Photos: Kento Heindl

On 17 July, Lauder Business School along with its academic partners, TU Wien Space Team, KSat Stuttgart, and Senseair, and with its corporate partners, PwC Austria, refurbed, Vodafone, and Raiffeisen Landesbank Steiermark flew a weather balloon in the stratosphere.

After two intense days of assembly, integration, and testing, the team of LBS students guided by Prof. (FH) Ing. Mag. Robert Kotal CFP® EFA®, and the team of experts from KSat Stuttgart released the telemetry-collecting weather balloon against the backdrop of a perfectly clear and welcoming sky.

We started this project under the motto that “Space is hard!“ but nothing could have prepared us for the rollercoaster of emotions that we felt over the last two weeks, from the moment when the Stuttgart Air traffic control gave us the official approval, to the moment when we found the landing site of our space gondola. Excitement, restlessness, focus, creativity, and sometimes worry took turns, as our success depended on so many variables, despite our thorough preparations.

The wind, the heat on the ground, even the slightest possibility of a flawed balloon, a miscalculation of the burst altitude or inaccurate flight path predictions – any of these factors could have hindered the launch, led to a premature burst, or impeded the team to retrieve the collected data.

What the team lacked in sleep, they compensated for in enthusiasm – and their efforts really paid off: not only did they have a successful launch, but their balloon also managed to reach a record burst altitude of 37.500 meters above the sea level, which gave the device endowed with Senseair gas sensors ample opportunity to collect the targeted environmental data such as CO2 level, temperature, air pressure and humidity at all flight altitudes. Facing an altitude temperature of -52°C, all board systems worked properly during the two-hours ascent, after starting at the University of Stuttgart until the balloon burst at the peak of flight. Minutes before the burst, 2 high resolution cameras mounted on the outside of the flying capsule captured the moment, filming against the backdrop of the infinite blue horizon the corporate supporters of the project on the what must have been the highest ever advertising spot. After travelling 120 km in three hours, the capsule was recovered by three search-and-rescue student teams which tracked the GPS Data sent by the vehicle.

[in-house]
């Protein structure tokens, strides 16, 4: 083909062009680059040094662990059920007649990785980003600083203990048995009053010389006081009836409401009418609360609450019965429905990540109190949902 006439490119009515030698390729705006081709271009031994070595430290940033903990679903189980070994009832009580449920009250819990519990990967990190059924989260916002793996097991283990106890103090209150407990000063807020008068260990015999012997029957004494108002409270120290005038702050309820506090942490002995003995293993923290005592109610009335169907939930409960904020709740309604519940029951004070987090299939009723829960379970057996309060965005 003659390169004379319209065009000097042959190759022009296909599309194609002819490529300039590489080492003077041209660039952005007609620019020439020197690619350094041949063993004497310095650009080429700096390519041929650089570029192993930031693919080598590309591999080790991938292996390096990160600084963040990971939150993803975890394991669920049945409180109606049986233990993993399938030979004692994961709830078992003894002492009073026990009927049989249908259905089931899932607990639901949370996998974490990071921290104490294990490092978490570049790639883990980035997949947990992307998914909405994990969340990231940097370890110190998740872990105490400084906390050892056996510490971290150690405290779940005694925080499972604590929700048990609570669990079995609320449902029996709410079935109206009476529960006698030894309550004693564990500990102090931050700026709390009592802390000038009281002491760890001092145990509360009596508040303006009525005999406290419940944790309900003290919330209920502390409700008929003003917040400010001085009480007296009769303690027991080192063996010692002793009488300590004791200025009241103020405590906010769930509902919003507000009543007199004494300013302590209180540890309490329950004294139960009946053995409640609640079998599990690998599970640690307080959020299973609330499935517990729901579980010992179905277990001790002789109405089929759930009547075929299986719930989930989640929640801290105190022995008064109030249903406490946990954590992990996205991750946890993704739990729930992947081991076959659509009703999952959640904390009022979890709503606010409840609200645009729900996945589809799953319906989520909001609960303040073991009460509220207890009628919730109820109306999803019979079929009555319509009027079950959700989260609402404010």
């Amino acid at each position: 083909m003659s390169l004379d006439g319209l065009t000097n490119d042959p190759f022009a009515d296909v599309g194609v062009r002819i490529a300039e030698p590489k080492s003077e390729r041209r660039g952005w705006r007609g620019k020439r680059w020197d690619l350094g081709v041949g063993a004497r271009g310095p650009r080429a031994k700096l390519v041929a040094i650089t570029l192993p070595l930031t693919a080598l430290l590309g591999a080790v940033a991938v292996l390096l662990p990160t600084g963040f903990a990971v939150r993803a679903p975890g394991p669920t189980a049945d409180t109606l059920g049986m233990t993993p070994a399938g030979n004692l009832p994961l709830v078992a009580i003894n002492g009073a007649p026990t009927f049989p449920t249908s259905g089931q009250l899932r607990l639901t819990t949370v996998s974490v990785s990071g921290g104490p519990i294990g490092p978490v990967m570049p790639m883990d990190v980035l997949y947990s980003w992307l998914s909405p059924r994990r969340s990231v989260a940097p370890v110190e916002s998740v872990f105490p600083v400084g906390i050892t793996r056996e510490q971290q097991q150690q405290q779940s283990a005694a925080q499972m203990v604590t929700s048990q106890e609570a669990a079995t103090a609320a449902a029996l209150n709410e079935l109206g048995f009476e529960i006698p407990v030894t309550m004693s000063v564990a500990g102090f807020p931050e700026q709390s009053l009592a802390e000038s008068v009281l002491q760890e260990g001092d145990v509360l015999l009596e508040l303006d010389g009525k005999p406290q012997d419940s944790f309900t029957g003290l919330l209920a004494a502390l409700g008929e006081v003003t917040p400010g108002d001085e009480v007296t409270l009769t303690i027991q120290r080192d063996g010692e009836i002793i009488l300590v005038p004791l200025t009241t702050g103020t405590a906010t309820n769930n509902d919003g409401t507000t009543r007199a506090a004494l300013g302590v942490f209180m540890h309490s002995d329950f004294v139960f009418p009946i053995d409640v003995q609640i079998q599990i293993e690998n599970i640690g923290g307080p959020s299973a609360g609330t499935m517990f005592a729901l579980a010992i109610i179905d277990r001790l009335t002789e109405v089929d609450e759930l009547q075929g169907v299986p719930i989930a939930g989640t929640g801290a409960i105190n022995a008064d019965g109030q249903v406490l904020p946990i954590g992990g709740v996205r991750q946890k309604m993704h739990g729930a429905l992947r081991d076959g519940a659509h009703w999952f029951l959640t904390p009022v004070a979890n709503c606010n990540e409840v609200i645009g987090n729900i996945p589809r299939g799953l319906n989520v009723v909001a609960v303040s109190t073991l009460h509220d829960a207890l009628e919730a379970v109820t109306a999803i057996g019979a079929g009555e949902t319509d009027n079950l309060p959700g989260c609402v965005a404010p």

In the aftermath, the telemetry and other sensor data are being processed and will be handed over to the Central Institute for Meteorology and Geodynamics/ Zentralanstalt für Meteorologie und Geodynamik  (ZAMG).

“This one-of-a-kind interdisciplinary project offered a lifetime experience for our students and showed them the opportunities existing in the fast growing space industry,” stated Prof. (FH) Kotal, who started the student project as part of the IoT-Futuretrail course at Lauder Business School.

“Our ultimate success,” affirmed Prof. (FH) Kotal, “is that our project opened a way for future joint efforts of this kind, and strengthened our collaboration with our academic partners and corporate supporters.”

Together with Prof. (FH) Kotal, Lauder Business School would like to thank partners and supporters that made this project happen:

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